Newport, Rhode Island – 5 February 2013 – Newport, Rhode Island will host the Volvo Ocean Race for the first time after winning a place on the route for the 12th edition of sailing’s premier round-the-world challenge in 2014-15.
The Race will reach Newport, one of the world’s sailing capitals, around May 2015 after a stop in Itajaí, Brazil. From Newport, the teams will sail across the Atlantic for the final legs around Europe.
The Volvo Ocean Race has visited the United States in every edition since 1989-90 but despite Newport’s great sailing heritage, it has never before had Host Port status.
“I’m delighted to announce that we are bringing the world’s greatest offshore sailing event to one of the world’s great sailing cities,” Volvo Ocean Race CEO Knut Frostad. said at a presentation at Rhode Island State House in Providence.
“It’s about time the Race came to the city of Newport and we are looking forward to a real festival that will delight and inspire sailing fans and those who are new to the sport.”
Rhode Island is known as the Ocean State and for over 50 years Newport was the home of the America’s Cup. The city hosted a hugely successful stop on the America’s Cup World Series in 2012, with 65,000 people visiting over the four-day racing period.
Frostad was joined at the presentation by Rhode Island Governor Lincoln D. Chafee, Newport Mayor Harry Winthrop, Sail Newport executive director Brad Read and other local and state officials. Volvo Ocean Race COO Tom Touber was also at the presentation.
“It gives me great pleasure and pride to welcome the Volvo Ocean Race to beautiful Rhode Island for the first time,” said Governor Chafee. “We have made significant strategic land and marine infrastructure improvements at Fort Adams State Park, paving the way for a new era of racing in Rhode Island and setting the stage for the world-class events we continue to host.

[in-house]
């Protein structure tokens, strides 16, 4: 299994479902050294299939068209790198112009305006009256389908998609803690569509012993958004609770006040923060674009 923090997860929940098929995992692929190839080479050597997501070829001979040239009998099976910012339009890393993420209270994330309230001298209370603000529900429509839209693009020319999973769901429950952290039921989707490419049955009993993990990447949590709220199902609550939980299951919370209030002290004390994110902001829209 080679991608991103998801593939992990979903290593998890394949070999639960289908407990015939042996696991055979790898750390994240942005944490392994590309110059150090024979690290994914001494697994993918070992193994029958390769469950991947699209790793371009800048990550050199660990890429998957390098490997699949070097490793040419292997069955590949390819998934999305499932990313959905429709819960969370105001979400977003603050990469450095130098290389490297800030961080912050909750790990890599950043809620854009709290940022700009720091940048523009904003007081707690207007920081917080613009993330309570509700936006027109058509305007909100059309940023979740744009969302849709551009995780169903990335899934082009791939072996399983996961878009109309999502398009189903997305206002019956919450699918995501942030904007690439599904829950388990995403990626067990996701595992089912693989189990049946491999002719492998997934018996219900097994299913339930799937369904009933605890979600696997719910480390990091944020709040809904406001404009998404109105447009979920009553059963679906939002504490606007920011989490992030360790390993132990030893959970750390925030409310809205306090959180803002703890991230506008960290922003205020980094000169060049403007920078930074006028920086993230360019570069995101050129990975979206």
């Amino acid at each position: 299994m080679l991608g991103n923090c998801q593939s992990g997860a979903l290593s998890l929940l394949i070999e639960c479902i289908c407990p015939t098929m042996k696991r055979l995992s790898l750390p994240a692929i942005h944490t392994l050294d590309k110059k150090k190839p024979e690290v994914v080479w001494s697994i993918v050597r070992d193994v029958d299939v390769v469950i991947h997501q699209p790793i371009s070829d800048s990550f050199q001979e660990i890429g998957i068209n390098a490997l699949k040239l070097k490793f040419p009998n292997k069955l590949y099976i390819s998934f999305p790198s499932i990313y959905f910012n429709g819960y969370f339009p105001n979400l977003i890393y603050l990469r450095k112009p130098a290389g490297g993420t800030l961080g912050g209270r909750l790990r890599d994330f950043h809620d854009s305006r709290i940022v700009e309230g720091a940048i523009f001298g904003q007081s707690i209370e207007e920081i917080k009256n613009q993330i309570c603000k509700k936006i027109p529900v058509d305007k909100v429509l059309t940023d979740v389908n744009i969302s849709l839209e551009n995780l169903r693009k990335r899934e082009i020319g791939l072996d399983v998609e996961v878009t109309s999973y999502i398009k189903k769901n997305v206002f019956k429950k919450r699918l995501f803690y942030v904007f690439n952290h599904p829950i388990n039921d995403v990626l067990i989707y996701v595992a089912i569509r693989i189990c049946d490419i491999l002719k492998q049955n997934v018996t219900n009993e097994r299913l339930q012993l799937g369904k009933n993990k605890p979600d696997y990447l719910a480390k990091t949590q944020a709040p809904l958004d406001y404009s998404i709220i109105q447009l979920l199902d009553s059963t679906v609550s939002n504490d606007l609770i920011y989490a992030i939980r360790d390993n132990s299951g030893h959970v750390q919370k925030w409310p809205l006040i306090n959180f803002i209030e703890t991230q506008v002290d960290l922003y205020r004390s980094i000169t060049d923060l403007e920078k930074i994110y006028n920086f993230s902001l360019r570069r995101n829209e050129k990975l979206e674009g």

“We had a positive experience with the America’s Cup World Series last summer, and I look forward to welcoming the Volvo Ocean Race to Rhode Island. These large-scale sailing events draw impressive numbers of visitors to our state – visitors who make valuable contributions to our economy.”
Newport, a popular tourist destination, is the sixth Host Port for the Volvo Ocean Race 2014-15 to be revealed so far. The Race will start in Alicante, Spain and visit Recife in north east Brazil. Later in the Race, the teams will race to Auckland in New Zealand before rounding Cape Horn and making a second Brazilian stop in Itajaí and then heading to Newport.
The Race will finish in the Swedish city of Gothenburg. The remaining stopovers on the 2014-15 route will be revealed over the coming weeks.
The upcoming edition of the Volvo Ocean Race will start in autumn 2014 and will be the 12th edition of the 40-year-old event, which started in 1973 as the Whitbread Round the World Race.
The next two editions of the Volvo Ocean Race will be contested in a new high-performance yacht, the Volvo Ocean 65, designed by Farr Yacht Design in the United States and built by a consortium of boatyards in the United Kingdom, France, Italy and Switzerland.
The new 65-foot (19.8-metre) monohull racing yachts will be strictly One Design and delivered “ready to sail”. The boats incorporate the latest video, satellite and content production facilities to further enhance the Onboard Reporter programme that has been in place since 2008-09.
The all-female Team SCA were the first to announce their participation in the 2014-15 edition. Backed by SCA, the global hygiene and forest products company, they will be the first all-women’s team to compete in the race since 2001-02. A team from the state of Pernambuco, Brazil has also been announced.
The previous edition of the Volvo Ocean Race started in October 2011 in Alicante, Spain and was won by Groupama sailing team, skippered by Frenchman Franck Cammas.